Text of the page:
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CHAP.

366                HISTORY OF PERSIA
restitution was never made. The factors left Resht, and
thus ended in failure the second attempt to trade with
Persia across Russia, although as in the case of the earlier
venture our annals are enriched by the achievements of
Englishmen such as Hanway, Elton, and Woodroofe, who
won fame as explorers and pioneers.
The Naval Ambitions of Nadir Shah.óNo better
illustration can be found of the influence of physical con-
ditions on character than the invincible repugnance to the
sea which the Persians, who are cut off from it by mountain
barriers, have always shown, a repugnance which is as
strong to-day as when Hafiz gave up his voyage to India,
Nadir Shah deserves credit for being the first monarch of
Persia who realized the value of a fleet, and his naval policy
was strenuously supported by Jhis Admiral of the Coast,
although that officer, when appointed, had never seen a
ship. In January 1743, Elton was appointed Chief Naval
Constructor and given the title of Jamal Beg.1
Not content with merely building ships, Elton, under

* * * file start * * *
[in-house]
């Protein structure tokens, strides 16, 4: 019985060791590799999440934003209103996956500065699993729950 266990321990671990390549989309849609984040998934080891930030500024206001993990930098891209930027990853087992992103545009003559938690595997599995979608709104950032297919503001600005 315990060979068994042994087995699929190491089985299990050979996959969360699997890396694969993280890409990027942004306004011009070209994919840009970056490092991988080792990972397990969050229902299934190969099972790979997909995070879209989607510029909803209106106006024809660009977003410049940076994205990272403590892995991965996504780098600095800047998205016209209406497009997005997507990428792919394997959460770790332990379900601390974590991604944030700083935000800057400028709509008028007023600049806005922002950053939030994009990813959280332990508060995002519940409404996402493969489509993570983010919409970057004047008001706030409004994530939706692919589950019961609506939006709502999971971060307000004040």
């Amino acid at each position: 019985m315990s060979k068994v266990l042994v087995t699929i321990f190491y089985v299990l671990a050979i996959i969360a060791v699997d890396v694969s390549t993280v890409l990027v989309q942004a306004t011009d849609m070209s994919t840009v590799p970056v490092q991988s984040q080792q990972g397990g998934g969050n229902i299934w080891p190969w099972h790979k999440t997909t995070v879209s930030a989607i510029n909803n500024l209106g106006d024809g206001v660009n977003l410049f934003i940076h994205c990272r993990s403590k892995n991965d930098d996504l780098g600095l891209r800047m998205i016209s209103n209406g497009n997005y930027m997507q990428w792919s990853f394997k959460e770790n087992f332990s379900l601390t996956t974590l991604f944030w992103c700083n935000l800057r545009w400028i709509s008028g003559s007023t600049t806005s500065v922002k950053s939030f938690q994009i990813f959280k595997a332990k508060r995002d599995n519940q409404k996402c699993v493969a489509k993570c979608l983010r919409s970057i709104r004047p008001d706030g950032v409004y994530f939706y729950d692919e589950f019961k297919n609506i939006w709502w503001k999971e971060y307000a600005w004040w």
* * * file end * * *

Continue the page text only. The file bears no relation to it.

the instructions of his royal master, surveyed the east coast
of the Caspian as far north as Cheleken Island.2 Nadir's
plan was to keep in check the Turkoman pirates and to
strengthen the claims of Persia along this coast by the
establishment of a fortified position. Moreover, he hoped
by means of a fleet to be able to supply his troops when
operating against the Lesghians, and, as Hanway puts it,
cc the ambition of sharing the trade and Sovereignty of the
CASPIAN might also be a concurring inducement.1'
Elton was a genius. Making his headquarters at
Langar Rud, the port of Lahijan, in a pestilential climate,
he set to work to overcome all difficulties. Timber was
hewn and brought down to the coast; sail-cloth was woven
of cotton, and cords were twisted'from flax. Anchors, not
being procurable locally, were fished for. The local
population, working without pay, was bitterly hostile to
the new forced labour, but Elton, with only one English
carpenter, a few Russians, and a few Indians, launched
1 The Turki form is "Gemal," and it must be remembered that Turki was
Nadir's mother-tongue.
3 Captain Woodroofe's interesting account is given in Hanway, i. 130-38. On
p. 161, Nadir's plans are set forth and reference is made to the energy displayed by Elton.